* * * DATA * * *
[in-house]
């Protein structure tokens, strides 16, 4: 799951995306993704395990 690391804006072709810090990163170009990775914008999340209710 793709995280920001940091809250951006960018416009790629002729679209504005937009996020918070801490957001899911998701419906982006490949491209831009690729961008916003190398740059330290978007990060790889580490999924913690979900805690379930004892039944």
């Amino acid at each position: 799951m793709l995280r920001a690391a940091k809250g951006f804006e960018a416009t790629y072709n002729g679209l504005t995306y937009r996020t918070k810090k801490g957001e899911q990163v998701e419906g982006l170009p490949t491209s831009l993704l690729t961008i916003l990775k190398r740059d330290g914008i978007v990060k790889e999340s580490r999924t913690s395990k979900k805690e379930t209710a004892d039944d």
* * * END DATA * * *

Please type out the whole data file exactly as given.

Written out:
[in-house]
């Protein structure tokens, strides 16, 4: 799951995306993704395990 690391804006072709810090990163170009990775914008999340209710 793709995280920001940091809250951006960018416009790629002729679209504005937009996020918070801490957001899911998701419906982006490949491209831009690729961008916003190398740059330290978007990060790889580490999924913690979900805690379930004892039944």
């Amino acid at each position: 799951m793709l995280r920001a690391a940091k809250g951006f804006e960018a416009t790629y072709n002729g679209l504005t995306y937009r996020t918070k810090k801490g957001e899911q990163v998701e419906g982006l170009p490949t491209s831009l993704l690729t961008i916003l990775k190398r740059d330290g914008i978007v990060k790889e999340s580490r999924t913690s395990k979900k805690e379930t209710a004892d039944d």